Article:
Who’s read Wild, by Cheryl Strayed? It starts with a young woman hiking in the wilds of California – the Pacific Crest Trail. She’s young, inexperienced and she’s sitting on a high rock rubbing her feet, looking into the vast forest below. And then one of her boots rolls off!
I just spent the weekend with my mother in the Blue Mountains. Nothing catastrophic or even challenging happened. But the rim of the Megalong Valley and Grose Valley offer similar views to those Cheryl experienced: the tall, sheer sandstone cliffs, the carved, immense space and thick woodland as far as the eye can see. To stand and look is to be in awe. The imagination wanders far back in time, long before aboriginals were the only tourists here. I could imagine dinosaurs rustling through the trees below, as if it was grass. I could see them flying through the air, much closer than aeroplanes that now dot the high sky.
Getting away from the main lookouts is essential to feel the enormity of what is. Govetts Leap and Evans Lookout are great but there are quieter ones, like off the Fairfax Heritage Walking Track. Mum and I walked several tracks, carefully reading the track descriptions first, and found ourselves admiring Spring wattles, grass trees and scribbly gums, enormous termite mounds and tranquil pools. We were wearing our hiking boots and we got a lot of exercise, but we didn’t try anything as strenuous as what that madly wild Cheryl did.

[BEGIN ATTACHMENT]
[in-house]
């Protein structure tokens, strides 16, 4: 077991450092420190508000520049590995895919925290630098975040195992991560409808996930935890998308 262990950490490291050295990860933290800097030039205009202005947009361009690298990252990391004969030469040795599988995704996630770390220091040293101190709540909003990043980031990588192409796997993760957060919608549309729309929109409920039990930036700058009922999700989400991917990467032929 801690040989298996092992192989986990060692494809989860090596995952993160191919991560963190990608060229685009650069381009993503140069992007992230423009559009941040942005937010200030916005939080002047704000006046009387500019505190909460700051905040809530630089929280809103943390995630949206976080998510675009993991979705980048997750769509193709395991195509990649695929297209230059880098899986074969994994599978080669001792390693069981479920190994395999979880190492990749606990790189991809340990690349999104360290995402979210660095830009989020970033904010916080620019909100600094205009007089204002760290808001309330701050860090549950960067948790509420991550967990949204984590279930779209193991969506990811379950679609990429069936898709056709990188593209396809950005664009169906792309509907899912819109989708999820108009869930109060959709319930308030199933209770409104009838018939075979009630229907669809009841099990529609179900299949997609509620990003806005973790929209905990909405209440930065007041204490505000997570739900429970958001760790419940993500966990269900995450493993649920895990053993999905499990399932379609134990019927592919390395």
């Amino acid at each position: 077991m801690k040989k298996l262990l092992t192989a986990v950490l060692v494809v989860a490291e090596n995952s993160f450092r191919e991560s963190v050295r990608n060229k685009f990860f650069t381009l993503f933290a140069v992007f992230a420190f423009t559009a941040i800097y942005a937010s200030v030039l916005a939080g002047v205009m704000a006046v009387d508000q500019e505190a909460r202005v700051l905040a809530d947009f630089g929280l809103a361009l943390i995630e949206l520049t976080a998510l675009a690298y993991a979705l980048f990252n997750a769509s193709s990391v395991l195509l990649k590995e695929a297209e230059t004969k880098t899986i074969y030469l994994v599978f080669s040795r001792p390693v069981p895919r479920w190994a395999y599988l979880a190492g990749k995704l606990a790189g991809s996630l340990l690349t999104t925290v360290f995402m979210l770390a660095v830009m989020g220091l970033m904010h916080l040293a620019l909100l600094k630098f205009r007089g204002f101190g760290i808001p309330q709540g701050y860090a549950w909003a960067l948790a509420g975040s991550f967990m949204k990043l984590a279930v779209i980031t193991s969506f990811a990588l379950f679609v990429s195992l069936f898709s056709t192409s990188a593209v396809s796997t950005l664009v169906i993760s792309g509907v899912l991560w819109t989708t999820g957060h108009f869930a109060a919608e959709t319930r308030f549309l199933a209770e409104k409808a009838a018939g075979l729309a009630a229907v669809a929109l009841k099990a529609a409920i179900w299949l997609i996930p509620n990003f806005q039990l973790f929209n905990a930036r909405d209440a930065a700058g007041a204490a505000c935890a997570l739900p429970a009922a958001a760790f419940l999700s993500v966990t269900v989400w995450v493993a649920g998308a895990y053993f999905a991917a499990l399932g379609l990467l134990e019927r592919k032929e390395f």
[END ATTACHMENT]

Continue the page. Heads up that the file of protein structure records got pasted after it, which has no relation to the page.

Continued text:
Which brings me to the other sensory pleasures of our weekend: eating and sleeping. Leura is full of great restaurants and cafes that provide modern, fresh cuisine that looks pretty and tastes good. However, the highlight of our weekend getaway was staying at the Hydro Majestic in Medlow Bath. This grand old, white building is full of history – and it’s all fun! Built, mostly, back in 1903, it’s been renovated with a new take on it’s first owner’s dream.
But for mum and me, it’s nostalgic because we stayed there when I was about seven and eight. I remember running up Cat’s Alley, the long sloping corridor with arched views over the Megalong Valley. I remember the relief work on the huge oil heaters that lined the walls, the stage on which guests and professionals got to perform, and the little dolls made out of pipe-cleaners, tulle and mountain devil pods. Of course, they were called Mountain Devils and I loved them dearly.
Our weekend away in the Blue Mountains ticked all the boxes: fresh air, nature, scenery, comfort and a little bit of sentimentality. It’s suitable for tame bush-walkers and wild, adventurous types as well. I’d highly recommend it. Have any of you been there?